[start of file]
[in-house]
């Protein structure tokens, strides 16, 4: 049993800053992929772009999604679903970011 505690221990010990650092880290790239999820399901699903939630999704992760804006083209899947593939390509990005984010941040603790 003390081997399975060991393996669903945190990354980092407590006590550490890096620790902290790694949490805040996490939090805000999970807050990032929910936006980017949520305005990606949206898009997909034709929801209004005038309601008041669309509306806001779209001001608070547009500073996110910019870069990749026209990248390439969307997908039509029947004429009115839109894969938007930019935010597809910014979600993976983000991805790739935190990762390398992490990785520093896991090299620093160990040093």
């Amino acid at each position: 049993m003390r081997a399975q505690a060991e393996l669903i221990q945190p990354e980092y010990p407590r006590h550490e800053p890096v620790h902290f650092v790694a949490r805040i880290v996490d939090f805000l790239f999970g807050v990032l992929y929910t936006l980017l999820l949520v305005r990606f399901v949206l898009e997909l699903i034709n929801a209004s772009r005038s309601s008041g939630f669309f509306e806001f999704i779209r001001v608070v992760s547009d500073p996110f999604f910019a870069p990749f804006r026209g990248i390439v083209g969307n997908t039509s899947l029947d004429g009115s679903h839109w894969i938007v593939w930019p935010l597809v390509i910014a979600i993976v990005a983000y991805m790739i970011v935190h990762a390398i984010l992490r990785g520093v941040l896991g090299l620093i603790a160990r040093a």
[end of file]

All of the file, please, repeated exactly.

[in-house]
């Protein structure tokens, strides 16, 4: 049993800053992929772009999604679903970011 505690221990010990650092880290790239999820399901699903939630999704992760804006083209899947593939390509990005984010941040603790 003390081997399975060991393996669903945190990354980092407590006590550490890096620790902290790694949490805040996490939090805000999970807050990032929910936006980017949520305005990606949206898009997909034709929801209004005038309601008041669309509306806001779209001001608070547009500073996110910019870069990749026209990248390439969307997908039509029947004429009115839109894969938007930019935010597809910014979600993976983000991805790739935190990762390398992490990785520093896991090299620093160990040093």
């Amino acid at each position: 049993m003390r081997a399975q505690a060991e393996l669903i221990q945190p990354e980092y010990p407590r006590h550490e800053p890096v620790h902290f650092v790694a949490r805040i880290v996490d939090f805000l790239f999970g807050v990032l992929y929910t936006l980017l999820l949520v305005r990606f399901v949206l898009e997909l699903i034709n929801a209004s772009r005038s309601s008041g939630f669309f509306e806001f999704i779209r001001v608070v992760s547009d500073p996110f999604f910019a870069p990749f804006r026209g990248i390439v083209g969307n997908t039509s899947l029947d004429g009115s679903h839109w894969i938007v593939w930019p935010l597809v390509i910014a979600i993976v990005a983000y991805m790739i970011v935190h990762a390398i984010l992490r990785g520093v941040l896991g090299l620093i603790a160990r040093a």